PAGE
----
Last month I gave you a tour of my aunt's little cottage and told you how she gave me a vintage train case. Well, this train case was some vintage goodness, but also really nasty. It stunk. I did my research as to how to "re-do" a train case, and everyone said that 99% of these train cases wreak. I'll tell you exactly what they smell like: dog and cigarettes left over from the 1970s. You'd never believe that this:
was once this:
When Cailin visited in May, I tore out the disgusting insides, hoping that the stench was just being stored in the old fabric.
It wasn't. Even after tearing out it's insides, this little train case still stunk.
I took one of Ivy's toothbrushes and began to scrub. (And yes, I got her a new one...)
I used baking soda concoctions. I used perfume. I poured pine-sol in it. I let it sit closed for 3 days with this cleaning deodorizer in it. I finally just hosed the sucker out. I Magic-Erasered it, inside and out. Nothing worked. I was on the phone with Cailin telling her I was just going to throw it away, and she said, "No! You already bought the perfect fabric! Just finish it." So on Father's Day, while Kit was at work, I busted out the scissors, glue gun, modge podge and the sewing machine and got to work.
The stinky insides had been sitting in a brown paper bag since May. Kit almost threw them away a few times, and I found he'd also been putting the lint from the lint trap in the bag, thinking it was trash. They were not trash. They were my template:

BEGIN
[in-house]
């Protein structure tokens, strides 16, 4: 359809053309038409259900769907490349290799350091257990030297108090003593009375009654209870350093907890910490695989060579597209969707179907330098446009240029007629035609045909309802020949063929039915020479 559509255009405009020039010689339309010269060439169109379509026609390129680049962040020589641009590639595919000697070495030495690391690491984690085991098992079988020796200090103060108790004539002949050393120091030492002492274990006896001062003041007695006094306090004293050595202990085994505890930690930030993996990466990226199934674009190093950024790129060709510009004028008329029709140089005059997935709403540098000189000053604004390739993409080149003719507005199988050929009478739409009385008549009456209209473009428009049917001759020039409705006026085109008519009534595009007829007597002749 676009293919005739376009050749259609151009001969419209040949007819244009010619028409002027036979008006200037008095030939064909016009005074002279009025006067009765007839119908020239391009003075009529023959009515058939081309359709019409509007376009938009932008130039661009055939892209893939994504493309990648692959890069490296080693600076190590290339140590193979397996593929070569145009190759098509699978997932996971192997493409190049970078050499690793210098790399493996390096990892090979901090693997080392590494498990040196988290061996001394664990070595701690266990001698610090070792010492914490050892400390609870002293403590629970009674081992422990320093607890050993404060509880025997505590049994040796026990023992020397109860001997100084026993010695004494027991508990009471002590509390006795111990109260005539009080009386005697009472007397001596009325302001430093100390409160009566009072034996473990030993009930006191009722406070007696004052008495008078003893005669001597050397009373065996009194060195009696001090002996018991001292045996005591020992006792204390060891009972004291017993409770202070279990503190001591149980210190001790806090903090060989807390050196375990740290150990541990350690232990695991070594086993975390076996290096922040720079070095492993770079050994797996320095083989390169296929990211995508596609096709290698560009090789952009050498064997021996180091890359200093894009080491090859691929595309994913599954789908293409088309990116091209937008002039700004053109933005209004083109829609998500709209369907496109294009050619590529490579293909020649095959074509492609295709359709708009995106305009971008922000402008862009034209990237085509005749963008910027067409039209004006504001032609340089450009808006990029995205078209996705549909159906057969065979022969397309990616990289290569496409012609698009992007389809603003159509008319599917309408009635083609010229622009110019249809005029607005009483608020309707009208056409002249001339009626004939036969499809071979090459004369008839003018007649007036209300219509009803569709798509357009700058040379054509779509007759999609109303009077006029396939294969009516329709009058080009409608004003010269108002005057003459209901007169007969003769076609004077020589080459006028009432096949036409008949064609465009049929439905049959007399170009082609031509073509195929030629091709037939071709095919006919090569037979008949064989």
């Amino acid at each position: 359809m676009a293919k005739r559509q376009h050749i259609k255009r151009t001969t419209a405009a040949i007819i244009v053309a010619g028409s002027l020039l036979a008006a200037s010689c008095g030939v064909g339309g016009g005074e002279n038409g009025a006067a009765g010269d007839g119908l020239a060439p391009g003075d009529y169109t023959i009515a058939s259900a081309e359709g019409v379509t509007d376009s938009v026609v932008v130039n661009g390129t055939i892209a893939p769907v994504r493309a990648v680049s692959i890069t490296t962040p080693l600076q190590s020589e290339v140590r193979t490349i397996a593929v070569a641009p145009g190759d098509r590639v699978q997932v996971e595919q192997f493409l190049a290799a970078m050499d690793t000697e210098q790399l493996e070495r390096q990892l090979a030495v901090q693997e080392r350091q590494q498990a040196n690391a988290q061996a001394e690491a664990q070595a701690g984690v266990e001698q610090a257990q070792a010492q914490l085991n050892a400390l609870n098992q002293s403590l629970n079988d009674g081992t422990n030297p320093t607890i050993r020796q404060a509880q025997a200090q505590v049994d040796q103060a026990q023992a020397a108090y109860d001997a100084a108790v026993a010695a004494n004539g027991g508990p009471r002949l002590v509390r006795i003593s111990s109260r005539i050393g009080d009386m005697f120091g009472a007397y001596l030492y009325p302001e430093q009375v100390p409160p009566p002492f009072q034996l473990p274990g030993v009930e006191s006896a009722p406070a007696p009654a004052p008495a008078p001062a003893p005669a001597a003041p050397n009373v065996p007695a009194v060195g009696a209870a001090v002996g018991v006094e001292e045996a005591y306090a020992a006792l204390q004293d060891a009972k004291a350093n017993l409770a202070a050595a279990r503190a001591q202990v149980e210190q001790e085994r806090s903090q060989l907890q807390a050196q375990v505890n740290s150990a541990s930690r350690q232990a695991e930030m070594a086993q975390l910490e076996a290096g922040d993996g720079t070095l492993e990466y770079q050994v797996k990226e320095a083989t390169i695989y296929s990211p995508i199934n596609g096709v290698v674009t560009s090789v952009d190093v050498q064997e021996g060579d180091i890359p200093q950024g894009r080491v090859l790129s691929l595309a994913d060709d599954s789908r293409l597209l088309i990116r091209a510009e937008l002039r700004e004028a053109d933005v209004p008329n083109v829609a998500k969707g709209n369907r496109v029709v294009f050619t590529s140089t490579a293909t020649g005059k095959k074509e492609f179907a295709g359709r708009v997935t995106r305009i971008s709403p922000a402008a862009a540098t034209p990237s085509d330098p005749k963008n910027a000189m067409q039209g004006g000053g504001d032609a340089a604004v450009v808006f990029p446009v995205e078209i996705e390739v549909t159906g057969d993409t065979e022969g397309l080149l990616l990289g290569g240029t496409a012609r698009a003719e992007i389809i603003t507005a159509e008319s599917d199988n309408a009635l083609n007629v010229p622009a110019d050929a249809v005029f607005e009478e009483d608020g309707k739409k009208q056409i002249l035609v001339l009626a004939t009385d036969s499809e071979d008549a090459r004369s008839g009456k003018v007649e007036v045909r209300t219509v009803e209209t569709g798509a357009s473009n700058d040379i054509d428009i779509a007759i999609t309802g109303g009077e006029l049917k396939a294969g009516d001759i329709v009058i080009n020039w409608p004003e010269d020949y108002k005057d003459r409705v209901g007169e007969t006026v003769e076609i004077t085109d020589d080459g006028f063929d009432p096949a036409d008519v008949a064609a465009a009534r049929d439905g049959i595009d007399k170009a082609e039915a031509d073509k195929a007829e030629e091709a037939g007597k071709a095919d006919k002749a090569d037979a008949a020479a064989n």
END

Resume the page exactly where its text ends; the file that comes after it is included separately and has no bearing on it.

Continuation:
I wanted a good line on the edges, so I sewed the edges that were going to go around the perimeter of the bottom of the case.
I wanted something to "cushion" the bottoms a little, rather then put the nice fabric right on the disgusting bottom/top of the case. So I cut out some rectangles of old sweat pant material and glue gunned them in.
Then I modge podged the bottoms and tops on top of it, and glue gunned the edges. I didn't want to use a ton of glue gun, because you can sometimes see/feel the bumps when it dries.
I pinned the corners so they'd lay nicely.
This is the case, upside down:
Then I glued the edges of the long pieces around the perimeter of the bottom of the case, really close to the top edge. The corners were tricky, but I finagled them.
For the top, I used a thick piece of canvas ribbon to cover the raw edges of the material. There was no way I was going to be able to sew it exact in that small section.
To cover the raw edges in the bottom where it wraps around, you use a square piece (which I sewed it's edges) and glue it from the bottom of the case to the top, covering where the hinges are.
And here it is! Finished!
I'm kind of in love with it. It's sitting on my entertainment center, as a catch-all.
The good news: It no longer stinks. The fabric somehow covers up the raw insides. I dunno. It's nothing like it was.
So go find a vintage train case, and re-do it.